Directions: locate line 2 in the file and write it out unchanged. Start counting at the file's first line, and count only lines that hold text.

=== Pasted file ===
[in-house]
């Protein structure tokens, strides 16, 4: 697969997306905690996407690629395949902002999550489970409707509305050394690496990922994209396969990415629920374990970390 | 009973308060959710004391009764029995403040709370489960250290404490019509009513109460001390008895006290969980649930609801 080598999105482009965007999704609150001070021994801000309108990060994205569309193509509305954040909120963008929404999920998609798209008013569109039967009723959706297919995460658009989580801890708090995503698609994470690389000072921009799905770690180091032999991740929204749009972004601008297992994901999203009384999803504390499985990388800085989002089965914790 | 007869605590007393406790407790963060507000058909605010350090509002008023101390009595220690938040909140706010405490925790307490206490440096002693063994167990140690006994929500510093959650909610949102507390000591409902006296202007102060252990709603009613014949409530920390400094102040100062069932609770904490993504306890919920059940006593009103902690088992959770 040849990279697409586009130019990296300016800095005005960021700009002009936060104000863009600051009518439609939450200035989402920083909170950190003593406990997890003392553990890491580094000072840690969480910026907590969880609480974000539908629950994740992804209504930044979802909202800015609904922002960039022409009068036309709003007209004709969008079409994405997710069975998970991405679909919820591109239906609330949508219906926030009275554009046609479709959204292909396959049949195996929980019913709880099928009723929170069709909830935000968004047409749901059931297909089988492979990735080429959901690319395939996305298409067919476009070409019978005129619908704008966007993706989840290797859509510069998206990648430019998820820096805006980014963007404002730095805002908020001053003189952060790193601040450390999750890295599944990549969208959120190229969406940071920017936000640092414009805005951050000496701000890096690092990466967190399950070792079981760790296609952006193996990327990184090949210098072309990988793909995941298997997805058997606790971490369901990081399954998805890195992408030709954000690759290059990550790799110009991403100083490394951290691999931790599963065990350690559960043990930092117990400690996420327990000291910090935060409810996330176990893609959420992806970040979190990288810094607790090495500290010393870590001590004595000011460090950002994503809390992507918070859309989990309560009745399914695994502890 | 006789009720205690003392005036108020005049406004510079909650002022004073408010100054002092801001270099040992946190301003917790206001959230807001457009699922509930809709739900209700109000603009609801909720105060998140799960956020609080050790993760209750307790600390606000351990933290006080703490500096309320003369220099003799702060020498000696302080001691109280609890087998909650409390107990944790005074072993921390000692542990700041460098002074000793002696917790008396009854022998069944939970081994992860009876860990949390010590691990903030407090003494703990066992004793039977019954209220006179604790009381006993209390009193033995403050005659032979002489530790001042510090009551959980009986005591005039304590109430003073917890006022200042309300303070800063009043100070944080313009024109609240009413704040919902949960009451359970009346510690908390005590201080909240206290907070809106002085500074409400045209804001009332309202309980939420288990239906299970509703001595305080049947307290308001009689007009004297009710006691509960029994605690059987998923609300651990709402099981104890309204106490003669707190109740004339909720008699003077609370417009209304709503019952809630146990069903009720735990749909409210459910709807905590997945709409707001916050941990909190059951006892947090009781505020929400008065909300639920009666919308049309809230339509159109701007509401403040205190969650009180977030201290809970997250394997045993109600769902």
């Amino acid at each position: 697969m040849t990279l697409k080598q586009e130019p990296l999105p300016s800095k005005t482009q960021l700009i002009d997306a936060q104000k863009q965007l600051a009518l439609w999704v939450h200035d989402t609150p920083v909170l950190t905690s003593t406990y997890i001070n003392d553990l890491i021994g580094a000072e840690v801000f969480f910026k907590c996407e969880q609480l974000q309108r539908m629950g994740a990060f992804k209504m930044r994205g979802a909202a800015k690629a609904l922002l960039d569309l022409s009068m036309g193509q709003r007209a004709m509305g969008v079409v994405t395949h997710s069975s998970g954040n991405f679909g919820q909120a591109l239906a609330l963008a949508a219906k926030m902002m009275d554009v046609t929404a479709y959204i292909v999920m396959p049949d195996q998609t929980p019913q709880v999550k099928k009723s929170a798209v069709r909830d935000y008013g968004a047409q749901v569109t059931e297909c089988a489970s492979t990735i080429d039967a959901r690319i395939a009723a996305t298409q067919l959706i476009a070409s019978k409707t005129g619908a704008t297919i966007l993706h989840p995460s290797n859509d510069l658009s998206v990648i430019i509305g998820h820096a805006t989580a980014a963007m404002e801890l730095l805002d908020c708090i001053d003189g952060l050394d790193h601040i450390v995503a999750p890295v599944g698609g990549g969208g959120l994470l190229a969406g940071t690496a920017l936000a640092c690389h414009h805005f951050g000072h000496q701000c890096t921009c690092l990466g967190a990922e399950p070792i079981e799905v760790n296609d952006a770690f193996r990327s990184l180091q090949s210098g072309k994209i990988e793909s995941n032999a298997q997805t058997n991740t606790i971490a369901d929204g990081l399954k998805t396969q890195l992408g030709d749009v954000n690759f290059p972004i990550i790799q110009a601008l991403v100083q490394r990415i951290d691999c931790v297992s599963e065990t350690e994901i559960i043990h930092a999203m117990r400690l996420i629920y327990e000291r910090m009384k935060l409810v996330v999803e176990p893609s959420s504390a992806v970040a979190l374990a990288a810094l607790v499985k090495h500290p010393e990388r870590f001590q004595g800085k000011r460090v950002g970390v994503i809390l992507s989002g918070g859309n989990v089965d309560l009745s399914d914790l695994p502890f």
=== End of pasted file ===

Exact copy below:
């Protein structure tokens, strides 16, 4: 697969997306905690996407690629395949902002999550489970409707509305050394690496990922994209396969990415629920374990970390 | 009973308060959710004391009764029995403040709370489960250290404490019509009513109460001390008895006290969980649930609801 080598999105482009965007999704609150001070021994801000309108990060994205569309193509509305954040909120963008929404999920998609798209008013569109039967009723959706297919995460658009989580801890708090995503698609994470690389000072921009799905770690180091032999991740929204749009972004601008297992994901999203009384999803504390499985990388800085989002089965914790 | 007869605590007393406790407790963060507000058909605010350090509002008023101390009595220690938040909140706010405490925790307490206490440096002693063994167990140690006994929500510093959650909610949102507390000591409902006296202007102060252990709603009613014949409530920390400094102040100062069932609770904490993504306890919920059940006593009103902690088992959770 040849990279697409586009130019990296300016800095005005960021700009002009936060104000863009600051009518439609939450200035989402920083909170950190003593406990997890003392553990890491580094000072840690969480910026907590969880609480974000539908629950994740992804209504930044979802909202800015609904922002960039022409009068036309709003007209004709969008079409994405997710069975998970991405679909919820591109239906609330949508219906926030009275554009046609479709959204292909396959049949195996929980019913709880099928009723929170069709909830935000968004047409749901059931297909089988492979990735080429959901690319395939996305298409067919476009070409019978005129619908704008966007993706989840290797859509510069998206990648430019998820820096805006980014963007404002730095805002908020001053003189952060790193601040450390999750890295599944990549969208959120190229969406940071920017936000640092414009805005951050000496701000890096690092990466967190399950070792079981760790296609952006193996990327990184090949210098072309990988793909995941298997997805058997606790971490369901990081399954998805890195992408030709954000690759290059990550790799110009991403100083490394951290691999931790599963065990350690559960043990930092117990400690996420327990000291910090935060409810996330176990893609959420992806970040979190990288810094607790090495500290010393870590001590004595000011460090950002994503809390992507918070859309989990309560009745399914695994502890 | 006789009720205690003392005036108020005049406004510079909650002022004073408010100054002092801001270099040992946190301003917790206001959230807001457009699922509930809709739900209700109000603009609801909720105060998140799960956020609080050790993760209750307790600390606000351990933290006080703490500096309320003369220099003799702060020498000696302080001691109280609890087998909650409390107990944790005074072993921390000692542990700041460098002074000793002696917790008396009854022998069944939970081994992860009876860990949390010590691990903030407090003494703990066992004793039977019954209220006179604790009381006993209390009193033995403050005659032979002489530790001042510090009551959980009986005591005039304590109430003073917890006022200042309300303070800063009043100070944080313009024109609240009413704040919902949960009451359970009346510690908390005590201080909240206290907070809106002085500074409400045209804001009332309202309980939420288990239906299970509703001595305080049947307290308001009689007009004297009710006691509960029994605690059987998923609300651990709402099981104890309204106490003669707190109740004339909720008699003077609370417009209304709503019952809630146990069903009720735990749909409210459910709807905590997945709409707001916050941990909190059951006892947090009781505020929400008065909300639920009666919308049309809230339509159109701007509401403040205190969650009180977030201290809970997250394997045993109600769902």